The Associated Press

LEE'S SUMMIT, Mo. - As a child, Craig Belser was diagnosed with celiac disease, a disorder that damaged his intestines whenever he digested anything containing gluten, a protein found in wheat, barley and oats.

He thought he had grown out of the disease until the symptoms - painful stomach cramps, diarrhea and lethargy - came back with a vengeance when he turned 35, suddenly cutting him off from bread, pizza and, most importantly, beer.

"Watching the Super Bowl with a rum fizzy is just not good," said Belser, 41, who lives in suburban Kansas City.

So Belser, a computer programmer-analyst, began experimenting with beer made from grains that don't contain gluten. The result, a sorghum-based lager called Dragon's Gold, is headed to store shelves in late April, providing thousands of Belser's fellow celiacs with a source of safe suds.

"By giving someone a beer, you're giving somebody back a big piece of their lifestyle," said Belser, who co-founded Bard's Tale Beer Co. almost two years ago with fellow celiac, Kevin Seplowitz, after Seplowitz saw Belser's beer recipe on the Internet.

Demand for gluten-free products has grown in recent years as physicians have increasingly diagnosed celiac - now estimated to affect 3 million people in the U.S. - and embraced studies suggesting gluten and similar proteins cause a wide range of illnesses. Considering the potential for cross-contamination, unaffected family members often go gluten-free as well, further expanding the market.

Beer is a recent entry into the product pool. Bard's Tale is only the third U.S. brewery to produce a gluten-free beer and the first to try it with nothing but malted grain.

Lakefront Brewery Inc. of Milwaukee, Wis., makes New Grist out of sorghum and rice, while Ramapo Valley Brewing in Hillburn, N.Y., makes Passover Honey Beer by adding hops to honey and molasses.

"The bar we set was: If it doesn't taste exactly like beer, we won't sell it," Belser said.

Bard's Tale actually is rereleasing its beer.

Dragon's Gold hit the market in 11 states in November 2004 and took off, quickly reaching the limit of the company's 2,400-barrel capacity. Bard's Tale pulled it off the shelves last summer after its contract brewer in New York experienced production problems that caused bottles to explode.

The company is now working with a much larger brewer on the West Coast and expects to hit the ground running at 15,000 barrels and make at least 70,000 barrels by 2011.

That's still minuscule in a domestic beer market that produced more than 205 million barrels last year, according to Beer Marketer's Insights. Beer marketers say they don't know how big the gluten-free market is because it's too small and too new.

"It has gone from utterly nothing to something we have written articles on and commercial producers are getting involved in," said Ray Daniels with the Brewers Association, a craft brewing group based in Boulder, Colo., adding that he hadn't even heard of gluten-free beer until fielding a question from a home-brewing enthusiast five years ago.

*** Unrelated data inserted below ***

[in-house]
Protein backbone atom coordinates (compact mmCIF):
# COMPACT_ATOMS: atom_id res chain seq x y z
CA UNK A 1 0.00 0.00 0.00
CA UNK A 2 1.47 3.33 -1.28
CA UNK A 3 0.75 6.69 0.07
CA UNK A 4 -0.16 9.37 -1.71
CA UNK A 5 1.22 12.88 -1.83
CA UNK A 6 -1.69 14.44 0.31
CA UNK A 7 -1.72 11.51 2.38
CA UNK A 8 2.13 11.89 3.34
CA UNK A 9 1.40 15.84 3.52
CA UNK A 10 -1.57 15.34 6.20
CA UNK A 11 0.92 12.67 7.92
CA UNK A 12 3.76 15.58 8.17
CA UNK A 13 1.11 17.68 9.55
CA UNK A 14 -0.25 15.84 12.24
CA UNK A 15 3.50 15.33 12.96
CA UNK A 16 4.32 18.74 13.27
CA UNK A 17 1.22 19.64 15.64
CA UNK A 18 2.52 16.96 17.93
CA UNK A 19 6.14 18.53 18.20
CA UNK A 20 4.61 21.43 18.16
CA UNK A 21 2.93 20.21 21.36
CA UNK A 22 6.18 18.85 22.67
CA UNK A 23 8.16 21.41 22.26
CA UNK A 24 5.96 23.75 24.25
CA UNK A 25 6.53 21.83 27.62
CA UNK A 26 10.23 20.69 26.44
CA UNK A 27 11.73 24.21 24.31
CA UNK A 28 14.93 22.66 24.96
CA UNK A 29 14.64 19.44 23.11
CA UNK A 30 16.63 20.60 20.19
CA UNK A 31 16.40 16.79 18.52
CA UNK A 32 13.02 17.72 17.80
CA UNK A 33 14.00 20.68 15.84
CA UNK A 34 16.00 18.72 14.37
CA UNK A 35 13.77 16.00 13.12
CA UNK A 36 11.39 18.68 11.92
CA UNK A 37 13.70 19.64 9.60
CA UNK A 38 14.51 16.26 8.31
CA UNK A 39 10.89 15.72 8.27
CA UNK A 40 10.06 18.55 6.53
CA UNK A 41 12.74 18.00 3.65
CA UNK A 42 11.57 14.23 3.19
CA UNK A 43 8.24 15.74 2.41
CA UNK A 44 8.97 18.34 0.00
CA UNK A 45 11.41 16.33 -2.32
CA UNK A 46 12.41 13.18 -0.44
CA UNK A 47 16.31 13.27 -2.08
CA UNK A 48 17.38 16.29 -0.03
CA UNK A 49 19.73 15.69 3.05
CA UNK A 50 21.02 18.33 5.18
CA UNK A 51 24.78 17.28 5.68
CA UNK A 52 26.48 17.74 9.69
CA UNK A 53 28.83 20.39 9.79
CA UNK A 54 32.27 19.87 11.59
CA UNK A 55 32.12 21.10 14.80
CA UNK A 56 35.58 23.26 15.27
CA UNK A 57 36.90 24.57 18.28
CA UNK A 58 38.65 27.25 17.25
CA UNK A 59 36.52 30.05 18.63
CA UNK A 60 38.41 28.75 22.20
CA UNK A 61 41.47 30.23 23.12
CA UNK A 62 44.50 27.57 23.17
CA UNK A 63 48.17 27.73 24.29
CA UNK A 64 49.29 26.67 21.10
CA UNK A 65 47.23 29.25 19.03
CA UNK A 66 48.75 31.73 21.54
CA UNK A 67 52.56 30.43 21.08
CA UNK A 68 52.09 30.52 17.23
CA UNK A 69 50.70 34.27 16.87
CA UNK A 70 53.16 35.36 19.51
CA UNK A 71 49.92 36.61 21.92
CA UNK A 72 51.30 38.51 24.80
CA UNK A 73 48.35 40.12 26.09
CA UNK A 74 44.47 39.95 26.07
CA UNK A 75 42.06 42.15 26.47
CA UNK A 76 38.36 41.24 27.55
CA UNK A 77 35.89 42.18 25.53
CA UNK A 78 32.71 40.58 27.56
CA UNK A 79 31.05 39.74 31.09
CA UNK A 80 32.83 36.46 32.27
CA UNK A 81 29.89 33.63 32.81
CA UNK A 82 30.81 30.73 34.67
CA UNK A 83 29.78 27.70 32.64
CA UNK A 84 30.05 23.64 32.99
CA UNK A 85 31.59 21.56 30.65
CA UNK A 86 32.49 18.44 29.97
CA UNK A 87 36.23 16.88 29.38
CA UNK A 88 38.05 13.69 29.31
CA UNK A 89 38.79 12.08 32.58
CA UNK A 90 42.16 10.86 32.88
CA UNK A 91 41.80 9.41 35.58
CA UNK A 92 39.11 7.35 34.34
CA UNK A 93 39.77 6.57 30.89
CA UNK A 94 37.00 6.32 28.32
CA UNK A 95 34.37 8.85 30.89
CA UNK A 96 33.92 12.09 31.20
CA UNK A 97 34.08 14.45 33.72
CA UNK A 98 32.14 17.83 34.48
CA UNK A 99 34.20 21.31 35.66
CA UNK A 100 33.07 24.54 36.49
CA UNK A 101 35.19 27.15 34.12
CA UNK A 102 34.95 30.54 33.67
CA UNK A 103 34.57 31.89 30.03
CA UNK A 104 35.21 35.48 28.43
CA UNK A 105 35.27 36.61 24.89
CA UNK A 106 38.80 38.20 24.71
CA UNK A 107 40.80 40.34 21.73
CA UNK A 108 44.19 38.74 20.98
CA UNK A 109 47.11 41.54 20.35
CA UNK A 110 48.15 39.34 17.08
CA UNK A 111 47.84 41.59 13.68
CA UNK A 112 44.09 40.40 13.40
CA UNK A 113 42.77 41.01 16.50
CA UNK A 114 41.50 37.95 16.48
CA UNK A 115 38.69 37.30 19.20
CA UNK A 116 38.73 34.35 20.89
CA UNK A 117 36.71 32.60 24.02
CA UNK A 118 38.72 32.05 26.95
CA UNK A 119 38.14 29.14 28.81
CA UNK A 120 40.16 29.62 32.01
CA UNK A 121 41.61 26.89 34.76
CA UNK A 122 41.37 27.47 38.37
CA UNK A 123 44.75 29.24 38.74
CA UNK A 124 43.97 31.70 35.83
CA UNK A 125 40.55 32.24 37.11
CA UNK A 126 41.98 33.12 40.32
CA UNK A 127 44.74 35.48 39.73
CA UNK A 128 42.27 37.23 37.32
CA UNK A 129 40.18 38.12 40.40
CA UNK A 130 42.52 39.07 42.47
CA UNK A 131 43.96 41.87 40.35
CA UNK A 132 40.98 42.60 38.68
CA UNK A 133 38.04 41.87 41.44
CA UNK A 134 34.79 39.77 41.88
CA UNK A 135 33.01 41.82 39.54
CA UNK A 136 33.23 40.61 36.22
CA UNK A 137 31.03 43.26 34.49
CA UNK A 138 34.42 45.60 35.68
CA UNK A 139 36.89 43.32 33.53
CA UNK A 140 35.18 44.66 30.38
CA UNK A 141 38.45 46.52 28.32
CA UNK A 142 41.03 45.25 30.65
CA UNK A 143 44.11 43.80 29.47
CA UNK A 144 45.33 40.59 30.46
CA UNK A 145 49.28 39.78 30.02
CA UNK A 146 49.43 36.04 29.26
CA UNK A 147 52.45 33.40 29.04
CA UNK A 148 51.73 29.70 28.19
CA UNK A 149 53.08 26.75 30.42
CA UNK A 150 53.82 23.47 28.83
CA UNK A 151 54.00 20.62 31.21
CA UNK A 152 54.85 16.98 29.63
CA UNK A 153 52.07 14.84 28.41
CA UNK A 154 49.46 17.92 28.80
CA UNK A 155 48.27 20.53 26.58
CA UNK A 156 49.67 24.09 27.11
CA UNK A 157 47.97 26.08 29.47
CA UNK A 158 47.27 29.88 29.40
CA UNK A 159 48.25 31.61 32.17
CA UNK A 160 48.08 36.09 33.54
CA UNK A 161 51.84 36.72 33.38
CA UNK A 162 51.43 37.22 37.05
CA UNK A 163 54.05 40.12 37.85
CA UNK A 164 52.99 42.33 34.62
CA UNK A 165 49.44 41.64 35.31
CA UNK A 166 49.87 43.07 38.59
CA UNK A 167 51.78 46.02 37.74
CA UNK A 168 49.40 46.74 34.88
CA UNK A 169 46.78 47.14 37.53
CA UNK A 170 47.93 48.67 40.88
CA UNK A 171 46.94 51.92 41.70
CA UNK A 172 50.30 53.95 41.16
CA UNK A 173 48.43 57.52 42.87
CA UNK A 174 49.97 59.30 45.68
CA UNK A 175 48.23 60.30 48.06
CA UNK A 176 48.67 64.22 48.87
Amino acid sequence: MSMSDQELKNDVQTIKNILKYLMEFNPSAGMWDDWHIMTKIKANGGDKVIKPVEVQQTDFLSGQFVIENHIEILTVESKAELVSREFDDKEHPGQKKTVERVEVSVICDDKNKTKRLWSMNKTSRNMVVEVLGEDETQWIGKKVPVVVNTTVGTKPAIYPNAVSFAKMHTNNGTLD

Still, Daniels said he has tasted African beers made from sorghum and teff, another grain, and is unsure how successful an alternative grain-based beer can be.

"There's a huge challenge there from a flavor view because barley is such an important part of the flavor of beer," he said.

That may not be a large obstacle to a population long denied.

Orlando Segura, national accounts manager for Lakefront Brewery said people drive from all over the country to the brewery to buy New Grist, which has been on the market six months.

"These are people who aren't just on road trips but who haven't had a beer in 20 years or more," said Segura, declining to give production numbers but saying his beer is distributed in 20 states. "Beer is so vital to our culture."

Robert Mitchiner, a network engineer diagnosed as gluten-intolerant last year, recently paid $35 to have a 12-pack of New Grist mailed to him in San Francisco.

"Beer is one of those things you don't miss until it's gone," said Mitchiner, another home-brewer who is developing his own gluten-free beer. "At this point, I don't care if it tastes like a Budweiser, as long as it tastes like beer."

Egon Linzenberg, owner of Ramapo Valley, said his honey beer was originally made four years ago to sidestep the prohibition against using cereals during the Jewish holiday of Passover. But he said it quickly caught on with celiacs.

He said he now has few problems finding distributors, selling about 600 cases every two weeks, and does well in health-food stores and some grocery chains, even for people who can tolerate gluten.

"Soon there will be a gluten-free fad, like low-carb," Linzenberg predicted. "People are understanding that they don't need wheat in their diet."

Back in Lee's Summit, Belser is tinkering with his company's next product, a so-called Tavern Ale, and has plans for sorghum-based pale ales, stouts and porters.

"Our beer audience is a cross-section of the total beer audience," he said. "If I can create a beer with real malt flavor and what beer drinkers are looking for, the entire U.S. is my market."


On the Net:

Bard's Tale Beer:

Lakefront Brewery:

Ramapo Valley Brewery:

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